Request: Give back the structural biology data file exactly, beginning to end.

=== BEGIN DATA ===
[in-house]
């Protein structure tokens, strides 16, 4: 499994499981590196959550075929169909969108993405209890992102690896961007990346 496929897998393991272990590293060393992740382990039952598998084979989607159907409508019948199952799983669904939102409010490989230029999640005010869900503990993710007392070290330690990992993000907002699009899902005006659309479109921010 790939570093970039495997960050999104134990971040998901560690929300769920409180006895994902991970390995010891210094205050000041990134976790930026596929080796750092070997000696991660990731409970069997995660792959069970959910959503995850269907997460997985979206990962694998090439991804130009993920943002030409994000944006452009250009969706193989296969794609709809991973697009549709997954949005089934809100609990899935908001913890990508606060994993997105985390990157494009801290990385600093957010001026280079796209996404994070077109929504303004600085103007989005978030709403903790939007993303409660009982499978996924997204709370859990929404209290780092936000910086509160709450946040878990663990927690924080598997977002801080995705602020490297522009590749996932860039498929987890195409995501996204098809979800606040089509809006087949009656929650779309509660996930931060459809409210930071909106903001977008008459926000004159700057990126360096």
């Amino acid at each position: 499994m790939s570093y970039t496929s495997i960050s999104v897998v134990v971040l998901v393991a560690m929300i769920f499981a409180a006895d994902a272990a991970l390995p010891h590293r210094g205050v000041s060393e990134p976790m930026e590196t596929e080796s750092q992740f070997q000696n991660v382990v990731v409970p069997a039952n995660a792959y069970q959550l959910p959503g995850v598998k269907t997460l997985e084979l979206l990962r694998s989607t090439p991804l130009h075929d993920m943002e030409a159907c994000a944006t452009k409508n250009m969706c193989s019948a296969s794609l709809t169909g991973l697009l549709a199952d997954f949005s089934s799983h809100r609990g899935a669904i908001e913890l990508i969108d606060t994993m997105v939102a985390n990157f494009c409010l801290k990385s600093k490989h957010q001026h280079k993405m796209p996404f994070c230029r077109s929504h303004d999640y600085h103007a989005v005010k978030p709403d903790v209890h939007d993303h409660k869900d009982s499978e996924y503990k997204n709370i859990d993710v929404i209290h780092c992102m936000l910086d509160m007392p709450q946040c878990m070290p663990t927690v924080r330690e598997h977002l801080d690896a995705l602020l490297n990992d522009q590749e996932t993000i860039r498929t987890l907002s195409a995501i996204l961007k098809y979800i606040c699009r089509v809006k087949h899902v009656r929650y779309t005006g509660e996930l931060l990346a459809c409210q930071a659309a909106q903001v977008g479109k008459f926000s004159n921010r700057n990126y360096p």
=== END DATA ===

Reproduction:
[in-house]
């Protein structure tokens, strides 16, 4: 499994499981590196959550075929169909969108993405209890992102690896961007990346 496929897998393991272990590293060393992740382990039952598998084979989607159907409508019948199952799983669904939102409010490989230029999640005010869900503990993710007392070290330690990992993000907002699009899902005006659309479109921010 790939570093970039495997960050999104134990971040998901560690929300769920409180006895994902991970390995010891210094205050000041990134976790930026596929080796750092070997000696991660990731409970069997995660792959069970959910959503995850269907997460997985979206990962694998090439991804130009993920943002030409994000944006452009250009969706193989296969794609709809991973697009549709997954949005089934809100609990899935908001913890990508606060994993997105985390990157494009801290990385600093957010001026280079796209996404994070077109929504303004600085103007989005978030709403903790939007993303409660009982499978996924997204709370859990929404209290780092936000910086509160709450946040878990663990927690924080598997977002801080995705602020490297522009590749996932860039498929987890195409995501996204098809979800606040089509809006087949009656929650779309509660996930931060459809409210930071909106903001977008008459926000004159700057990126360096």
């Amino acid at each position: 499994m790939s570093y970039t496929s495997i960050s999104v897998v134990v971040l998901v393991a560690m929300i769920f499981a409180a006895d994902a272990a991970l390995p010891h590293r210094g205050v000041s060393e990134p976790m930026e590196t596929e080796s750092q992740f070997q000696n991660v382990v990731v409970p069997a039952n995660a792959y069970q959550l959910p959503g995850v598998k269907t997460l997985e084979l979206l990962r694998s989607t090439p991804l130009h075929d993920m943002e030409a159907c994000a944006t452009k409508n250009m969706c193989s019948a296969s794609l709809t169909g991973l697009l549709a199952d997954f949005s089934s799983h809100r609990g899935a669904i908001e913890l990508i969108d606060t994993m997105v939102a985390n990157f494009c409010l801290k990385s600093k490989h957010q001026h280079k993405m796209p996404f994070c230029r077109s929504h303004d999640y600085h103007a989005v005010k978030p709403d903790v209890h939007d993303h409660k869900d009982s499978e996924y503990k997204n709370i859990d993710v929404i209290h780092c992102m936000l910086d509160m007392p709450q946040c878990m070290p663990t927690v924080r330690e598997h977002l801080d690896a995705l602020l490297n990992d522009q590749e996932t993000i860039r498929t987890l907002s195409a995501i996204l961007k098809y979800i606040c699009r089509v809006k087949h899902v009656r929650y779309t005006g509660e996930l931060l990346a459809c409210q930071a659309a909106q903001v977008g479109k008459f926000s004159n921010r700057n990126y360096p």